But wait...there's more! (I had to say that) The 2nd disc is a DVD which contains all of the normal Beck album in lossless 5.1 sound along with a variety of visual effects specific to each song to choose from as you zone out to the music. It is truly an audio-visual experience! Truly, the surround mix is great. Farewell Ride sticks out as one that is a must hear in 5.1! There are two easy-to-find DVD easter eggs: both of which are music videos (in 5.1 nonetheless) for e-Pro and Black Tambourine (two versions). There are also a variety of photos included on the DVD and in the booklet, essentially all of the artwork for the album that got Beck's sanctioning.

My one complaint is how the hardcover book presentation, although cool in idea, easily collects scuffs and dents which are permanent. If you try removing the unfortunate fingerprints this paper type seems to collect, there is the potential of tearing the paper. However, don't let that aesthetic take away from all that is good within. The liner notes are unique and informative for those that peruse them.

All in all, an enjoyable purchase that I am sure will be listened to for the years to come (by me and others...maybe you).
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Format: Audio CD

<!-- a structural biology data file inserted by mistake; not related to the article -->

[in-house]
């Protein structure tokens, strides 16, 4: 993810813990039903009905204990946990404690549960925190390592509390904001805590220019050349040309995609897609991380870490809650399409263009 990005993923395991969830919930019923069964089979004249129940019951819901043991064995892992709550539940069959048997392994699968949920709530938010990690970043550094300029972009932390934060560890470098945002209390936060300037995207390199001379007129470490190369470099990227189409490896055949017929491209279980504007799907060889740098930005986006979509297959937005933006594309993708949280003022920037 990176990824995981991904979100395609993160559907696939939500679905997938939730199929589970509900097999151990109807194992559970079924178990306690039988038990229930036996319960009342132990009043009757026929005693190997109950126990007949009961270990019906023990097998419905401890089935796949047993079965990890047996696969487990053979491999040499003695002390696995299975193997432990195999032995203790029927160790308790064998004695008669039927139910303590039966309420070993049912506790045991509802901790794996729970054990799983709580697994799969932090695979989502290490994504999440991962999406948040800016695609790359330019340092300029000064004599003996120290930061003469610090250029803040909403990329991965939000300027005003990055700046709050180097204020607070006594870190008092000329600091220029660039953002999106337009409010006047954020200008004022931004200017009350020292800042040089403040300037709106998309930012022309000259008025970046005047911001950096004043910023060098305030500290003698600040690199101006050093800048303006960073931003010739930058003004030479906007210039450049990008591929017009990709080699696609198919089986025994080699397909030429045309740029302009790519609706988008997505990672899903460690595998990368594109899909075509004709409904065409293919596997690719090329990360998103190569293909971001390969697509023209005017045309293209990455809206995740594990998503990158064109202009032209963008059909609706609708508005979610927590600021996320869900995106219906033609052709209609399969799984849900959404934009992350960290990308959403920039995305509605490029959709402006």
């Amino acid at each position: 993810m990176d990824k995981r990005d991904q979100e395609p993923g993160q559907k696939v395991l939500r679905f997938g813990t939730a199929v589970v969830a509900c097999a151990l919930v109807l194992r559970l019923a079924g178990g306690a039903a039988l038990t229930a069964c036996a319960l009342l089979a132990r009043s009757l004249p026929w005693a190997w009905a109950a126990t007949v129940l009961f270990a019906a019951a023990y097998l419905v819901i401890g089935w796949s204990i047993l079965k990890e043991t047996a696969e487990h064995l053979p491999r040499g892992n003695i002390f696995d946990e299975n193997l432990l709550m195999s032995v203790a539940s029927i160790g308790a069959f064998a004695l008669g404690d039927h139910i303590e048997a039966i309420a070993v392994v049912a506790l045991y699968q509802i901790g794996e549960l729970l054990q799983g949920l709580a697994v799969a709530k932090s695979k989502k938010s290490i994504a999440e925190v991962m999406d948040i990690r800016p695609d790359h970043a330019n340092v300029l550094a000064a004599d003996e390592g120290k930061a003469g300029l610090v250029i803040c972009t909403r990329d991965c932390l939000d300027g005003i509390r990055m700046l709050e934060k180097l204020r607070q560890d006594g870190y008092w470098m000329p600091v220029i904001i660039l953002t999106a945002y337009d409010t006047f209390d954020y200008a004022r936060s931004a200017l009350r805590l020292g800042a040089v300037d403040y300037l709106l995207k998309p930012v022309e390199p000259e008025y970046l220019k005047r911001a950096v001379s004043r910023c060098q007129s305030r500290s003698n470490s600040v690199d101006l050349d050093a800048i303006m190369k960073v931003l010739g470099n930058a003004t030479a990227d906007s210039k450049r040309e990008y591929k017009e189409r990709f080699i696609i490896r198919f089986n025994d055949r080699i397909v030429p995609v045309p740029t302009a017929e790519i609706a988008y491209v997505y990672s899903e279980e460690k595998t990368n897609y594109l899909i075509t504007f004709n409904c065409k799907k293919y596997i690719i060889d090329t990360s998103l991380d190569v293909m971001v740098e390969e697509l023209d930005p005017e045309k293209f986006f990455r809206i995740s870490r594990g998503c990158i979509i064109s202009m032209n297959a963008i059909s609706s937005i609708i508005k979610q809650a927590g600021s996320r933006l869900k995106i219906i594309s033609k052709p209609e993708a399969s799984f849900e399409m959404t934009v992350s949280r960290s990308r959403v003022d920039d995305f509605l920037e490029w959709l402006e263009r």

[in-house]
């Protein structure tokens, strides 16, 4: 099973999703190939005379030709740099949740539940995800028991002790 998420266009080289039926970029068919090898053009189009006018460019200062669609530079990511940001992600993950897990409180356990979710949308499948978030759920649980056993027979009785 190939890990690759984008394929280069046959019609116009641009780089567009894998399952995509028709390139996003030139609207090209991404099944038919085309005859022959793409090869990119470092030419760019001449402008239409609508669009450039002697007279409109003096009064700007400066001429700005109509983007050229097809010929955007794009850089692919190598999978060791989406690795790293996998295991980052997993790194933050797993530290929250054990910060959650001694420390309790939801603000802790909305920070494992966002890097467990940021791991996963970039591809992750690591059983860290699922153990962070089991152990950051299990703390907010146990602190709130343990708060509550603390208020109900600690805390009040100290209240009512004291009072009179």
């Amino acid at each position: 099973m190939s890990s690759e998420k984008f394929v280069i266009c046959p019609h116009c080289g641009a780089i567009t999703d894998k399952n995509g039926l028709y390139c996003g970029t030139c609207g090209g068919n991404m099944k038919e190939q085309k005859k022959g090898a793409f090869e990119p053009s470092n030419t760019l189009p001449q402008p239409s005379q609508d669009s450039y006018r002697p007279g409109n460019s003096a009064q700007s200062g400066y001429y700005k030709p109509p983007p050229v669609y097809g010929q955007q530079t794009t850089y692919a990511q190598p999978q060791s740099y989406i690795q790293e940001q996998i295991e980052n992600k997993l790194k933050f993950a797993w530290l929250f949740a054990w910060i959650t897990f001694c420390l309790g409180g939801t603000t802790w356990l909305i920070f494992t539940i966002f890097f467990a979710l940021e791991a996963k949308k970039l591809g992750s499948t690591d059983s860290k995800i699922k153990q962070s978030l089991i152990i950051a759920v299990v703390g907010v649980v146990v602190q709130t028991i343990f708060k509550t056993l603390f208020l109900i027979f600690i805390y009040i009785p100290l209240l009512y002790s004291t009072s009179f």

Guero is an album that has listeners on the edge of their seats for a steady number of tracks. The ones that first stuck out at me were "E-Pro", "Que Onda Guero", and "Hell Yes"; all uptempo songs. Beck has used strong downbeat tracks in all prior albums (Sea Change, "Nobody's Fault But My Own", "Jack-Ass", "Pay No Mind", the slightly mellower "Debra"). But in Guero, I hear Beck unable to connect with those wonderful melodies which could make this a five-star album. I love this album, and I don't agree with all of the Odelay comparsions. Although I do hear The Dust Brothers' production in every track, like I did on Odelay, I can't see any of Geuro's tracks on that record. The DVD was a decent addition to the Guero package. Though the unofficial Beck music "videos" are quite lame, the easily accessible easter eggs are a great touch (simply hit the right arrow button and hit select on the DVD remote to see the video for "E-Pro", and then go to the speaker options and do the same thing to see the innovative but familiar video for "Black Tambourine"). Guero doesn't sound like any other Beck album and it is one of the best records to play with the volume extremely loud that I have ever heard! This is a welcome addition to a very welcoming portfolio of one of the pioneers of modern music. Guero is a very good album that ends off with bonus tracks that are pretty great. The opening bonus, "Send A Message To Her" is a rocking number while the others aren't quite as great; "Chain Reaction" and "Clap Hands", but still pretty nice. The remixes, I've only listened to once. The songs that grew on me after repeated listenings were "Farewell Ride" and "Go It Alone". There are some awesome tracks here. Thanks for another gem, Beck